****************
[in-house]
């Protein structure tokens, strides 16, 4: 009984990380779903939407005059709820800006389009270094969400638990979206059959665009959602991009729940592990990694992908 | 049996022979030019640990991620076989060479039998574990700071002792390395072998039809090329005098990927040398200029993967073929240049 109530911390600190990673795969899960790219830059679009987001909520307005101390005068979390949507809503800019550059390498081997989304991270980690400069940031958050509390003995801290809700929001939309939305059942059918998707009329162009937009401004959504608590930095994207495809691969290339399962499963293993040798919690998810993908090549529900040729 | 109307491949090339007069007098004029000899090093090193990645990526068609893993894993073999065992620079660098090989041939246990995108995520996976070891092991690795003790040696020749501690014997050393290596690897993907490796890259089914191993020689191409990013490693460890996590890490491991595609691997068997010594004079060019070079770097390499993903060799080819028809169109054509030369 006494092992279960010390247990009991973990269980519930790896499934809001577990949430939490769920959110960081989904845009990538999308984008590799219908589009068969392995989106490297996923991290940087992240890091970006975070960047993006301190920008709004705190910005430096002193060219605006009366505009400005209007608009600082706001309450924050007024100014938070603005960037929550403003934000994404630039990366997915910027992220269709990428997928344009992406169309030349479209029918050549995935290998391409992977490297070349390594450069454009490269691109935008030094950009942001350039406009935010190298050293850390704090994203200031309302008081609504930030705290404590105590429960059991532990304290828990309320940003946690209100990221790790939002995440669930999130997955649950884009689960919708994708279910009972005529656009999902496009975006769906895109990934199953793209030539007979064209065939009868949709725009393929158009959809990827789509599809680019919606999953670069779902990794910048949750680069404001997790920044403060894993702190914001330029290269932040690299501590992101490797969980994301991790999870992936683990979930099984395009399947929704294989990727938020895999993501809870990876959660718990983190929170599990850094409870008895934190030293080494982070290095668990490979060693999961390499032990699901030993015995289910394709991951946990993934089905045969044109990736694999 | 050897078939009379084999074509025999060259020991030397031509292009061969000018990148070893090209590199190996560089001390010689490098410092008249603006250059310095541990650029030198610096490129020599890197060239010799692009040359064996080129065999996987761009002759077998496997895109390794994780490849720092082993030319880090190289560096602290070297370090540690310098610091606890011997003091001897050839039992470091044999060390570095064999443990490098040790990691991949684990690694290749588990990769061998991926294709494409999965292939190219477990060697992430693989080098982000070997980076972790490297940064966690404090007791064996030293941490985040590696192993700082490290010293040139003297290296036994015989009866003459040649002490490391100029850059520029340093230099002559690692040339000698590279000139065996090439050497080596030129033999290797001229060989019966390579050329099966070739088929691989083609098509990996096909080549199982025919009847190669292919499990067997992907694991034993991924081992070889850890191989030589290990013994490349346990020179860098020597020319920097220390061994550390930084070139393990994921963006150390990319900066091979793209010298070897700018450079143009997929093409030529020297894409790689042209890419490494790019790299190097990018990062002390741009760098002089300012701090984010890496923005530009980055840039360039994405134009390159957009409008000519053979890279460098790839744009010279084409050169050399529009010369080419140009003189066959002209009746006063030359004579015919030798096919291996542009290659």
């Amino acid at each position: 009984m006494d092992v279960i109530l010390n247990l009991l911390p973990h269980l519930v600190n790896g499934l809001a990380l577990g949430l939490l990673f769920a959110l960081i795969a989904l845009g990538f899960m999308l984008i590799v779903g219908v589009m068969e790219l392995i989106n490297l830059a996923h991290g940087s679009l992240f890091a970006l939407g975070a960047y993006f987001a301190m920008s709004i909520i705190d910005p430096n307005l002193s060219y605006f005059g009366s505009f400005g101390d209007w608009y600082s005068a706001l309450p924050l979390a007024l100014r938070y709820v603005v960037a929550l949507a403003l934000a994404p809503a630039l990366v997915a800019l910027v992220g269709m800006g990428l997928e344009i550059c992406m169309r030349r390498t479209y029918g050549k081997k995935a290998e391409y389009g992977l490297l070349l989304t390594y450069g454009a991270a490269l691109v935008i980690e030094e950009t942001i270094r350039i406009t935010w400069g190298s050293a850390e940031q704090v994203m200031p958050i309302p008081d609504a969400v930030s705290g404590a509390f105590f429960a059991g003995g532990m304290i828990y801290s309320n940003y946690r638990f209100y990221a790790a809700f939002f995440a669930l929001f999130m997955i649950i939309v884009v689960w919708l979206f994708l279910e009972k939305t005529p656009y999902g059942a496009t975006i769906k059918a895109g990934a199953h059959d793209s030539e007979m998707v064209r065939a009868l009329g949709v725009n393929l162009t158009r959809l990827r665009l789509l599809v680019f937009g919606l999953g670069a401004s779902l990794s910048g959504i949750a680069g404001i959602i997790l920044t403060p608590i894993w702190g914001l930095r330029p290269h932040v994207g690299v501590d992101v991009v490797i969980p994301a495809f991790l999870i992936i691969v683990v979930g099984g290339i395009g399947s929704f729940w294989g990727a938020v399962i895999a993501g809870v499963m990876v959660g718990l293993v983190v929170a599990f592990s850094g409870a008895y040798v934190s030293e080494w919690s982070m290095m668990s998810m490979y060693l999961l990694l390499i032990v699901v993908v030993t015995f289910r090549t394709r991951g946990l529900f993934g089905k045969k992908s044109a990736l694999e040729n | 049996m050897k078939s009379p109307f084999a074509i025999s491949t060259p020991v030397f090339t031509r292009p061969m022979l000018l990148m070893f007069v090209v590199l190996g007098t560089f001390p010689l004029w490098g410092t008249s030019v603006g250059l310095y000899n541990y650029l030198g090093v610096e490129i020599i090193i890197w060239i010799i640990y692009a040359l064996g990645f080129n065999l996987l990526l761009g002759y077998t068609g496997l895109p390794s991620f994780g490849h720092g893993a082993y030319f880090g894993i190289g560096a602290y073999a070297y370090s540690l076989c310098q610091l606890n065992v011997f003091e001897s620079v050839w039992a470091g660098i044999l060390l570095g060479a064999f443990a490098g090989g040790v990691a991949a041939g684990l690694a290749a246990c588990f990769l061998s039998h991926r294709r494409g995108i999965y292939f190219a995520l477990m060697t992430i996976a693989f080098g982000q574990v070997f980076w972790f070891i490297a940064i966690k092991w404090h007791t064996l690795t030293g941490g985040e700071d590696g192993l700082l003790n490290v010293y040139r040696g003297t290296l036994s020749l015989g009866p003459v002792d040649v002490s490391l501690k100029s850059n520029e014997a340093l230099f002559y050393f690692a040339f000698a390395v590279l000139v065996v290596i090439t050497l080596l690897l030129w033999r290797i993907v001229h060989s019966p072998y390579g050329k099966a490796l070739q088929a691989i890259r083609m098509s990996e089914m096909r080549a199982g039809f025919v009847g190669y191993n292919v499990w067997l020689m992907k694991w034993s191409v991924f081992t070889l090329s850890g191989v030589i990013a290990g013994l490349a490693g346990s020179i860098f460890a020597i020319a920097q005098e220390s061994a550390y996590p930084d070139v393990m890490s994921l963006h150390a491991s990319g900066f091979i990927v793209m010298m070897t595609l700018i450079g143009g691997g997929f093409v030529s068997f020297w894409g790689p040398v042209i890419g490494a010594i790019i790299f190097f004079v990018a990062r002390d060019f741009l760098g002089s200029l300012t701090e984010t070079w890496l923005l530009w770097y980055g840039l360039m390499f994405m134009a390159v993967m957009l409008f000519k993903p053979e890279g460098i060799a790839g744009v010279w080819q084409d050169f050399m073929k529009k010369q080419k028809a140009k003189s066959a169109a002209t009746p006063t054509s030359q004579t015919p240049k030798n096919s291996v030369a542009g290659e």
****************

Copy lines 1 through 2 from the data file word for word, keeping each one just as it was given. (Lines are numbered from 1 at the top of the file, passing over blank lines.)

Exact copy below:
[in-house]
């Protein structure tokens, strides 16, 4: 009984990380779903939407005059709820800006389009270094969400638990979206059959665009959602991009729940592990990694992908 | 049996022979030019640990991620076989060479039998574990700071002792390395072998039809090329005098990927040398200029993967073929240049 109530911390600190990673795969899960790219830059679009987001909520307005101390005068979390949507809503800019550059390498081997989304991270980690400069940031958050509390003995801290809700929001939309939305059942059918998707009329162009937009401004959504608590930095994207495809691969290339399962499963293993040798919690998810993908090549529900040729 | 109307491949090339007069007098004029000899090093090193990645990526068609893993894993073999065992620079660098090989041939246990995108995520996976070891092991690795003790040696020749501690014997050393290596690897993907490796890259089914191993020689191409990013490693460890996590890490491991595609691997068997010594004079060019070079770097390499993903060799080819028809169109054509030369 006494092992279960010390247990009991973990269980519930790896499934809001577990949430939490769920959110960081989904845009990538999308984008590799219908589009068969392995989106490297996923991290940087992240890091970006975070960047993006301190920008709004705190910005430096002193060219605006009366505009400005209007608009600082706001309450924050007024100014938070603005960037929550403003934000994404630039990366997915910027992220269709990428997928344009992406169309030349479209029918050549995935290998391409992977490297070349390594450069454009490269691109935008030094950009942001350039406009935010190298050293850390704090994203200031309302008081609504930030705290404590105590429960059991532990304290828990309320940003946690209100990221790790939002995440669930999130997955649950884009689960919708994708279910009972005529656009999902496009975006769906895109990934199953793209030539007979064209065939009868949709725009393929158009959809990827789509599809680019919606999953670069779902990794910048949750680069404001997790920044403060894993702190914001330029290269932040690299501590992101490797969980994301991790999870992936683990979930099984395009399947929704294989990727938020895999993501809870990876959660718990983190929170599990850094409870008895934190030293080494982070290095668990490979060693999961390499032990699901030993015995289910394709991951946990993934089905045969044109990736694999 | 050897078939009379084999074509025999060259020991030397031509292009061969000018990148070893090209590199190996560089001390010689490098410092008249603006250059310095541990650029030198610096490129020599890197060239010799692009040359064996080129065999996987761009002759077998496997895109390794994780490849720092082993030319880090190289560096602290070297370090540690310098610091606890011997003091001897050839039992470091044999060390570095064999443990490098040790990691991949684990690694290749588990990769061998991926294709494409999965292939190219477990060697992430693989080098982000070997980076972790490297940064966690404090007791064996030293941490985040590696192993700082490290010293040139003297290296036994015989009866003459040649002490490391100029850059520029340093230099002559690692040339000698590279000139065996090439050497080596030129033999290797001229060989019966390579050329099966070739088929691989083609098509990996096909080549199982025919009847190669292919499990067997992907694991034993991924081992070889850890191989030589290990013994490349346990020179860098020597020319920097220390061994550390930084070139393990994921963006150390990319900066091979793209010298070897700018450079143009997929093409030529020297894409790689042209890419490494790019790299190097990018990062002390741009760098002089300012701090984010890496923005530009980055840039360039994405134009390159957009409008000519053979890279460098790839744009010279084409050169050399529009010369080419140009003189066959002209009746006063030359004579015919030798096919291996542009290659």